Just how sophisticated and dangerous cyberattacks can be is illustrated by the case of the SolarWinds attack that became known in December 2020. Hackers succeeded in injecting malicious code into the Orion network monitoring software of the Texas-based IT service provider SolarWinds and gaining access to sensitive data of its users. These included government agencies around the world as well as major companies such as Microsoft and Intel. It is still unclear how much data was actually captured or manipulated by the attackers. American security authorities suspect a group of the Russian intelligence service was behind the attack. CISPA faculty professor Dr. Christian Rossow explains how the attackers carried out the attack and how one can defend oneself against such attacks.
The IT attack on the SolarWinds software Orion, which is actually used to detect errors and vulnerabilities in networks, unintentionally turned the program from guardian against to henchman for cybercriminals. What had happened? "Cyber attackers managed to inject malicious code into the established security product via a manipulated update. They thus gained control over IT systems on which the SolarWinds software for central network monitoring was installed." According to Christian Rossow, the fact that the incident created such high waves is not only due to the enormous scope of the attack - the software is used in more than 18,000 government agencies and corporations worldwide - but also because it was so sophisticated.
"Because of the central location of the software, quite a few companies and government agencies were hit at a very vulnerable point in their networks," Rossow explains. That, along with the software's widespread use, has allowed attackers to tap into highly sensitive data, he says. Even though the original security hole has long since been closed, the fundamental danger has not been eliminated. "Similar attacks can in principle be repeated - assuming the professionalism of the attackers - since updates are usually applied automatically according to the general recommendation."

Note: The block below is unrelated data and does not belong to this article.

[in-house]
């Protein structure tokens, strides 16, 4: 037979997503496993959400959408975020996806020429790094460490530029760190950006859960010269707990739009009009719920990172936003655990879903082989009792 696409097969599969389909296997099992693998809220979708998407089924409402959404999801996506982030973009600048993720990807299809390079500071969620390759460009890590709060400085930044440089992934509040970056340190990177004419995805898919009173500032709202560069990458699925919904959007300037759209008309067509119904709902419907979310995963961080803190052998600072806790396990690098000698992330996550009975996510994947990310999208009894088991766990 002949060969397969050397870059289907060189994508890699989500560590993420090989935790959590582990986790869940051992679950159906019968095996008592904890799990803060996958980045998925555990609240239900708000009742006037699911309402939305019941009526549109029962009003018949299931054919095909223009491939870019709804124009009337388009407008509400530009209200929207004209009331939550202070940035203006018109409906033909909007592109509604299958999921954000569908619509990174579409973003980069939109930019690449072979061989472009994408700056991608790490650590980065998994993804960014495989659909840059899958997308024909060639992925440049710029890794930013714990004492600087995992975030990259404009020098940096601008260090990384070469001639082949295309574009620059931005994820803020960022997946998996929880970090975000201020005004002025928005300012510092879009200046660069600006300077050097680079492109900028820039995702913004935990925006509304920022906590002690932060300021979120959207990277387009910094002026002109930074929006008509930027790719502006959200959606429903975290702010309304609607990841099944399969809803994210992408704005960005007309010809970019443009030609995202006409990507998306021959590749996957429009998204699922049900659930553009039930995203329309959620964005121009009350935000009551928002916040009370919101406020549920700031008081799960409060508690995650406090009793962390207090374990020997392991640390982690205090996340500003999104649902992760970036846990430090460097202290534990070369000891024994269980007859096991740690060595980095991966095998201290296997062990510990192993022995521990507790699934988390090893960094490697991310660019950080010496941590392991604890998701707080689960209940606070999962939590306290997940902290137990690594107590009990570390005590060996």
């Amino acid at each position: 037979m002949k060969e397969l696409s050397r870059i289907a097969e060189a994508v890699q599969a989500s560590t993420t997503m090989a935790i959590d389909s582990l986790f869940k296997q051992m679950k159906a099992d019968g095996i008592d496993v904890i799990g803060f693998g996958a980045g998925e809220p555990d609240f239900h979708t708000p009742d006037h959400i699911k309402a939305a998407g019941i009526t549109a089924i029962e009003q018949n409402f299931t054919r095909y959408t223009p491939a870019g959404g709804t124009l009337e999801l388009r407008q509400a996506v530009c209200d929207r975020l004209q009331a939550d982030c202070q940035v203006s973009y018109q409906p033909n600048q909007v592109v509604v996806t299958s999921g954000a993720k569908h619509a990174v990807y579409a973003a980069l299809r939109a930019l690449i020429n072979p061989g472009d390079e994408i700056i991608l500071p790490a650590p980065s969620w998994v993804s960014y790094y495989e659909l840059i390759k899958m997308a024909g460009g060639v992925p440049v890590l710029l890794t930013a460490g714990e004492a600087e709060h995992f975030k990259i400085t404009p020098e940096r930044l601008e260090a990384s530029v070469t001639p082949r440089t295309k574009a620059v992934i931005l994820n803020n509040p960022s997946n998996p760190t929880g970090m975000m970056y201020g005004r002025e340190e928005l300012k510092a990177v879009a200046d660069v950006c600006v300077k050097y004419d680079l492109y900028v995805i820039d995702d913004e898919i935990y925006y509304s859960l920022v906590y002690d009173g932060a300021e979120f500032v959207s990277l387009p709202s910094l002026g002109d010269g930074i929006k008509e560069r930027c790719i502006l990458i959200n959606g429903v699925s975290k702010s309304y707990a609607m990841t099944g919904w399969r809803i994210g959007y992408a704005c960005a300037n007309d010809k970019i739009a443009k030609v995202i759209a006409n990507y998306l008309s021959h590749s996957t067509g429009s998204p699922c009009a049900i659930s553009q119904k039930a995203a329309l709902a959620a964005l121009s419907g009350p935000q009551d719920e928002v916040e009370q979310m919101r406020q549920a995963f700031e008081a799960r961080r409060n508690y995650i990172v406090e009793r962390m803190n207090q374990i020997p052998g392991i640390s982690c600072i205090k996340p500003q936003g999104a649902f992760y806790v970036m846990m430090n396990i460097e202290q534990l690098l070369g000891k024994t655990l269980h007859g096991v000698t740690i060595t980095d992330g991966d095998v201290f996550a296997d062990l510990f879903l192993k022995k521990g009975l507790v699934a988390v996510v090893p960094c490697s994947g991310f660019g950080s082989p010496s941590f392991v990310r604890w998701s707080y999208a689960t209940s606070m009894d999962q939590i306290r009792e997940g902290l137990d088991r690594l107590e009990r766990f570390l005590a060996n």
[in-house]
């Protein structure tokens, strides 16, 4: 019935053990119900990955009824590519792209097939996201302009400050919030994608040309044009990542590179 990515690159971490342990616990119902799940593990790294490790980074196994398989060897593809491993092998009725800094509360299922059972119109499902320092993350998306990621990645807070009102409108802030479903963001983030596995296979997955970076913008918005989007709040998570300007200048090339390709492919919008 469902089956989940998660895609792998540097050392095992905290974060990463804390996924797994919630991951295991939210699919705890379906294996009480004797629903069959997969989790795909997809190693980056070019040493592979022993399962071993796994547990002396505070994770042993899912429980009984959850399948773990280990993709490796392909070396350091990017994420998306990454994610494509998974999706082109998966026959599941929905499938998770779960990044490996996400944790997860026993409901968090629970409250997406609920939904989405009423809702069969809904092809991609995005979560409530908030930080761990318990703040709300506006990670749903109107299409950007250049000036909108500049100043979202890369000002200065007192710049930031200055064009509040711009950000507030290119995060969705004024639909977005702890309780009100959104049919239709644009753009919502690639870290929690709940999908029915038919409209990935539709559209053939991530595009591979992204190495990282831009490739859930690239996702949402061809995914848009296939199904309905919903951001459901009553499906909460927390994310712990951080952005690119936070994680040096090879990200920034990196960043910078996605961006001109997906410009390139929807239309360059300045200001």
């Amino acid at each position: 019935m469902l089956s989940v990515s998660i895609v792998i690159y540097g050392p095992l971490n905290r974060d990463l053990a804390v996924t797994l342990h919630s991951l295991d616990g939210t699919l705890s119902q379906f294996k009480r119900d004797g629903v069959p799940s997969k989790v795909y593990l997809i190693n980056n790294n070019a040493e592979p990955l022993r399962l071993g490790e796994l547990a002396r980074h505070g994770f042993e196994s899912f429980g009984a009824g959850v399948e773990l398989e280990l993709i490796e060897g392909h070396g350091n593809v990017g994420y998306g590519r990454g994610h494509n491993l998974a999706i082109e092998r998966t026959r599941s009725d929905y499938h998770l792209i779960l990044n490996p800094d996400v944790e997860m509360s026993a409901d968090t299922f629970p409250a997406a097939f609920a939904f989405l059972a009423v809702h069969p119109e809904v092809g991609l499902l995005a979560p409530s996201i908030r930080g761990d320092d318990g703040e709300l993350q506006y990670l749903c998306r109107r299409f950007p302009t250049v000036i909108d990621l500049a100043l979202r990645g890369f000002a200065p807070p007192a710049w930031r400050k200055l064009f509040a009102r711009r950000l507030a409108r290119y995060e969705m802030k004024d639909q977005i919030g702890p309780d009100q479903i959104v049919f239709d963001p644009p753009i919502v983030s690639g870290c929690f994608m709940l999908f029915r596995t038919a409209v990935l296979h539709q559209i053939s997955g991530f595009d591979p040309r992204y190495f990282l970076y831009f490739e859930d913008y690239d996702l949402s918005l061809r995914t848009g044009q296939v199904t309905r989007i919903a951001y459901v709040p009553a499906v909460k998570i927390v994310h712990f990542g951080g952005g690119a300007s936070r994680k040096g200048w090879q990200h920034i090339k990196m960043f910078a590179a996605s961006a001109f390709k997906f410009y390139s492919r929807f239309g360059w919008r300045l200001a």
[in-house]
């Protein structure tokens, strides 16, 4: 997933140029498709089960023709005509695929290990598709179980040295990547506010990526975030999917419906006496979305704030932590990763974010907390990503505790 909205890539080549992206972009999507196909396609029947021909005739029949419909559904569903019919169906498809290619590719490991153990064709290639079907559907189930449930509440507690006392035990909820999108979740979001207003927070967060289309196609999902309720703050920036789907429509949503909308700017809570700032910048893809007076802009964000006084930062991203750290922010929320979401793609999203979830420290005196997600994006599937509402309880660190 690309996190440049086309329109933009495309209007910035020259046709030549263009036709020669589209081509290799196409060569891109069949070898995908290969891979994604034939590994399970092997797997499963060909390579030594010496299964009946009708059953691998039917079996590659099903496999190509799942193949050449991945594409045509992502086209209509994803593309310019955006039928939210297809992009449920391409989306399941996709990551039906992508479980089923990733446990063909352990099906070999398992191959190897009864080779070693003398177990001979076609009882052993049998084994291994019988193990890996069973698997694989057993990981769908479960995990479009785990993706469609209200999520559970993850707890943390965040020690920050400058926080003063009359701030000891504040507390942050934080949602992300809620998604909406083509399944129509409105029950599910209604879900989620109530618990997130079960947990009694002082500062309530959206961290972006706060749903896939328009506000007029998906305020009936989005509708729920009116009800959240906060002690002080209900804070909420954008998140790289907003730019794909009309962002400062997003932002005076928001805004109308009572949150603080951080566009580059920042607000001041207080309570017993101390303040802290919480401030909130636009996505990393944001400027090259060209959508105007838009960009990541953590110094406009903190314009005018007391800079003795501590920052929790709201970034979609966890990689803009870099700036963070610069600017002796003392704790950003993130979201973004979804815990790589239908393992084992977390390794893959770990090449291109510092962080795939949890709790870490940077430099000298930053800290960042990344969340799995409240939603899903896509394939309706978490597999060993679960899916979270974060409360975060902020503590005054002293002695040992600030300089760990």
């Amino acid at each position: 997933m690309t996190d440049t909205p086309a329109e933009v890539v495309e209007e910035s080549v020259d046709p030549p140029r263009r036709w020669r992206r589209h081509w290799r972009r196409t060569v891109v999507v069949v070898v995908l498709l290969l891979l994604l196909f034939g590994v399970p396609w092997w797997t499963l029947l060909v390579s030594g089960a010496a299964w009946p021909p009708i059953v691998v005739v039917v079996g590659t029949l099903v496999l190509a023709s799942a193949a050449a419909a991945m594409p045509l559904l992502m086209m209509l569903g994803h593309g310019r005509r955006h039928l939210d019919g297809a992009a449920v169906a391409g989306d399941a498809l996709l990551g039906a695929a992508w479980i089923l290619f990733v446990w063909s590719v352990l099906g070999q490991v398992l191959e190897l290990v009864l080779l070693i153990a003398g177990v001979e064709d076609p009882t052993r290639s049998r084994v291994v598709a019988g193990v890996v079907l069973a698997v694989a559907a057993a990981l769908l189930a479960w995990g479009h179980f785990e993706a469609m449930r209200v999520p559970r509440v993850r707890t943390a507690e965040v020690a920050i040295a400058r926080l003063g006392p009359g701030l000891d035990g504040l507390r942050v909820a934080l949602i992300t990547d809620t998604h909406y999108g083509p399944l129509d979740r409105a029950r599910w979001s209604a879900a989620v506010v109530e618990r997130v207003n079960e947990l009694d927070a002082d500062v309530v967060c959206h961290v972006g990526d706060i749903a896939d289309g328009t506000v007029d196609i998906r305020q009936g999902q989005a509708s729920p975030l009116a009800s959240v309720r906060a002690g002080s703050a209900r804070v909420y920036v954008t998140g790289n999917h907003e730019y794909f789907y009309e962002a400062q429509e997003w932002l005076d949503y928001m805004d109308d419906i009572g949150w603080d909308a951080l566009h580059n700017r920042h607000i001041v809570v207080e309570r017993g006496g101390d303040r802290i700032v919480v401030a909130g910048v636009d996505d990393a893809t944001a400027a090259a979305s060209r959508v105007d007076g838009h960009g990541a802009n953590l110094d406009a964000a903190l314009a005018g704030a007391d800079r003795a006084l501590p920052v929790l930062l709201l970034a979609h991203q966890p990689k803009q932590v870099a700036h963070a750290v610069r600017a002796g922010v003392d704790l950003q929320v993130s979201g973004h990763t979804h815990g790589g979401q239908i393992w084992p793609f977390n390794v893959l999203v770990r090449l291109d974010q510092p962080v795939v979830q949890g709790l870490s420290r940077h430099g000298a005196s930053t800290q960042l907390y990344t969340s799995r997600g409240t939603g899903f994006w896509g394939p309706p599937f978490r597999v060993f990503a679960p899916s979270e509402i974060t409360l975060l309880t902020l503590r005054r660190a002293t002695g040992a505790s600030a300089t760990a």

The SolarWinds attack was a so-called supply chain attack, in which attackers first try to introduce malware into a software system and then distribute it to customers via updates. The software manufacturers must be made more responsible for optimizing their protective measures for the creation, testing, and distribution of updates, says Rossow. In addition, it is advisable to use software that is capable of quickly detecting anomalies and malicious behavior, he adds. "Of course, this is of no use if, as in this case, such a monitoring system itself falls victim to the attack," Rossow says.
In general, he says, software should first be checked for malicious behavior before it is executed. This is possible, for example, with a so-called malware sandbox. Similar to a biological virus laboratory, a virtual computer is "infected" with the potentially malicious software in order to observe its behavior. "The SolarWinds case suggests that you should run this check not only for potentially malicious email attachments and USB stick content, but in principle also for software updates," says Rossow.
"However, there will never be an 100 percent secure protection against cyber attacks," the researcher is convinced. "There are too many absolutely necessary functions that can be abused as a gateway, for example, the often fast-moving exchange of data, communication or the operation of an IT system." Here, he says, it is necessary to reduce the functions to an absolute minimum, to train personnel specifically and continuously in IT security, and to use complementary, sensible protective measures for service and network monitoring. The Corona crisis brings its own challenges, because the shift of many activities to the home office is accompanied by a loss of control over the trustworthiness of IT systems. "The restructuring of IT networks helps minimizing the damage that individual systems can do to an entire organization."
translated by Oliver Schedler